This study also analyzed people in their 40s and 50s who had had a happy childhood and adolescence. They found that they scored higher in physical and psychological health than those with adverse or traumatic experiences.

A brother and sister.

Happy childhood memories help reduce stress

Happy childhood memories are a balm for reducing stress in adulthood. This is so for a very simple reason. Having enjoyed a few early years where our fears were addressed, and where those around us made us feel safe and valuable, makes for a more resilient brain.

We must take into account that factors such as neglect, yelling, and insecurity, as well as physical and psychological abuse, produce very high cortisol levels in our body.

This hormone affects normal brain development. It plunges us into a state of hyperactivity and constant anxiety. As a result, we’re much more vulnerable to anxiety as well as other psychological disorders.

It’s also important to keep in mind that factors such as bullying during adolescence are also a risk factor for future psychological well-being. Good childhood memories give us a good foundation of well-being. However, it’s also essential to go through an adolescence where we can count on good friendships and positive and exciting experiences.

Coping with adversity also creates positive memories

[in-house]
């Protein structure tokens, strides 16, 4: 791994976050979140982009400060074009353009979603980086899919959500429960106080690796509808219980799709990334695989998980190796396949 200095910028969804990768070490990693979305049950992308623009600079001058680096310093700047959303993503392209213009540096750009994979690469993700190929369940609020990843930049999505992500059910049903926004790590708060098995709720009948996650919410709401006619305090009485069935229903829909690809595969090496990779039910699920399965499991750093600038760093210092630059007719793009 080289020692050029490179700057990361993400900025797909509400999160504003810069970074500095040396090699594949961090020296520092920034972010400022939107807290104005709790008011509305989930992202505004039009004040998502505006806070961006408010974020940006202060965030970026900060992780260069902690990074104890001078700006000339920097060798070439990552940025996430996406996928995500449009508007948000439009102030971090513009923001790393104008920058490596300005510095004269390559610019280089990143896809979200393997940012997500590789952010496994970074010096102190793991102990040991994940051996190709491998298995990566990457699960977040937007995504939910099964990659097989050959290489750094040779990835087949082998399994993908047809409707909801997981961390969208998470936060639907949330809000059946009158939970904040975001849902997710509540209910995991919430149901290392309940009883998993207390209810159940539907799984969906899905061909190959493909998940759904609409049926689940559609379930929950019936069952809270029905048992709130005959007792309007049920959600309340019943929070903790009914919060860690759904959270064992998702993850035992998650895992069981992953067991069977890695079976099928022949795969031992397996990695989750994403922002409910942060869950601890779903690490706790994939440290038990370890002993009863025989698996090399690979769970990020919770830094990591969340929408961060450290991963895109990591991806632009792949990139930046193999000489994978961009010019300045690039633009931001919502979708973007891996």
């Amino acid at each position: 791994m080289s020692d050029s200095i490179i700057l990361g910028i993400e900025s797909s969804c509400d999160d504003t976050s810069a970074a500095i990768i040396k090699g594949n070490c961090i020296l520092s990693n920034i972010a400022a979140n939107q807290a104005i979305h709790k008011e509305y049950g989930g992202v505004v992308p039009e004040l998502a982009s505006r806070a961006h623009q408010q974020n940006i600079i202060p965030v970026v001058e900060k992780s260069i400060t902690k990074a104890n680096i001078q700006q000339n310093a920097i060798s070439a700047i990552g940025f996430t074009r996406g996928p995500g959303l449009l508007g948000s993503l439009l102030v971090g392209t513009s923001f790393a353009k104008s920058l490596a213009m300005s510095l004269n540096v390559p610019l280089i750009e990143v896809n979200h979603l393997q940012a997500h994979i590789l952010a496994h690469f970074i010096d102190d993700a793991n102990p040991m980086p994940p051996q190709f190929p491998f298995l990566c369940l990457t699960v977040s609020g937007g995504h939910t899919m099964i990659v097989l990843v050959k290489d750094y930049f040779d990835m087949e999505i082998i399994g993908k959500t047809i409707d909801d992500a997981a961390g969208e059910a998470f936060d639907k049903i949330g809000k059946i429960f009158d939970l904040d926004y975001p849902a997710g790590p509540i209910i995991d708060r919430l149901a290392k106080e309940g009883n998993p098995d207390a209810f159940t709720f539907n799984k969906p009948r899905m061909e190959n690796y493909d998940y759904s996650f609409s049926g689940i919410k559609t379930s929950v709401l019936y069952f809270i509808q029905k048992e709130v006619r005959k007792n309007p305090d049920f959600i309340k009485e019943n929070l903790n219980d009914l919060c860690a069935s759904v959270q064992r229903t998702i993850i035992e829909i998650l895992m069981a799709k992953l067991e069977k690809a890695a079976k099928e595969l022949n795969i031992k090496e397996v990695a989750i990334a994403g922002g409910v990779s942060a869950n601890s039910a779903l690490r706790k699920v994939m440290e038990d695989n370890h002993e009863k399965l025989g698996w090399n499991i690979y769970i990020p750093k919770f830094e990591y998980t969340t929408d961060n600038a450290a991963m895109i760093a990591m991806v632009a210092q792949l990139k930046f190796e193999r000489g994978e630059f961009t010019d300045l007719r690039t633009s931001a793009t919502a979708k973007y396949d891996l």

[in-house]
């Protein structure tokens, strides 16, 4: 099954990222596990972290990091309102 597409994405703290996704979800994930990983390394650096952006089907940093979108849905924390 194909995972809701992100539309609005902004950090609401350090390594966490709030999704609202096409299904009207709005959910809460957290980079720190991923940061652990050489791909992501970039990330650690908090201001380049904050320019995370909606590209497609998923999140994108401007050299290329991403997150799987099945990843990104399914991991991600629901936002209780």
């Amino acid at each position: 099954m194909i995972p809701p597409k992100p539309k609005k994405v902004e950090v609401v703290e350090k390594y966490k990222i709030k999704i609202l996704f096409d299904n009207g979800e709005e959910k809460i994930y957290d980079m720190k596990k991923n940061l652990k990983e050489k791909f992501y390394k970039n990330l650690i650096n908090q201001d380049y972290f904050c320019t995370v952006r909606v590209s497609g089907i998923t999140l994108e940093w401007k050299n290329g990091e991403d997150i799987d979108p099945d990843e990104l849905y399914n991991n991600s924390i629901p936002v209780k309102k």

Happy childhood memories don’t only arise from positive and rewarding experiences. Often, the experience of an adverse event and the way we face it also gives us great psychological value. An example of this is suffering a loss in childhood.

Sometimes, the death of a loved one or being abandoned by a parent gives us valuable early ways of dealing with loss and grief. We achieve something like this with the support of the other parent, our siblings, uncles, grandparents, and other people close to us.

Not all childhoods are easy, we know. But sometimes, certain situations make us stronger. They offer us exceptional psychological resources to grow up healthy, with courage and hope.

These are opportunities for growth that undoubtedly involve many factors. We can gain in resilience, mental strength, and also openness. Our childhood and adolescence can serve as a springboard for self-realization. However, in other very different cases, they can form a wound, a wall, or a trap that can hold us back for a very long time.

An open door.

As writer Graham Greene said in his day, “There’s always one moment in childhood when the door opens and lets the future in“. Having it open all the time will also help us to pass on good memories, those that drive us to maturity. In addition to this, we also have the voices of figures who have served as examples and an encouragement to be better people every day.

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    • William J. Chopik and Robin S. Edelstein. “Retrospective Memories of Parental Care and Health from Mid- to Late Life.” Health Psychology (First published: November 5, 2018) DOI: 10.1037/hea0000694
    • William J. Chopik, Eric S. Kim, Jacqui Smith. “Changes in Optimism Are Associated With Changes in Health Over Time Among Older Adults.” Social Psychological and Personality Science (First published: June 29, 2015) DOI: 10.1177/1948550615590199
    • Melissa T. Merrick, Derek C. Ford, Katie A. Ports, Angie S. Guinn. “Prevalence of Adverse Childhood Experiences From the 2011-2014 Behavioral Risk Factor Surveillance System in 23 States.” JAMA Pediatrics (First published online: September 17, 2018) DOI: 10.1001/jamapediatrics.2018.2537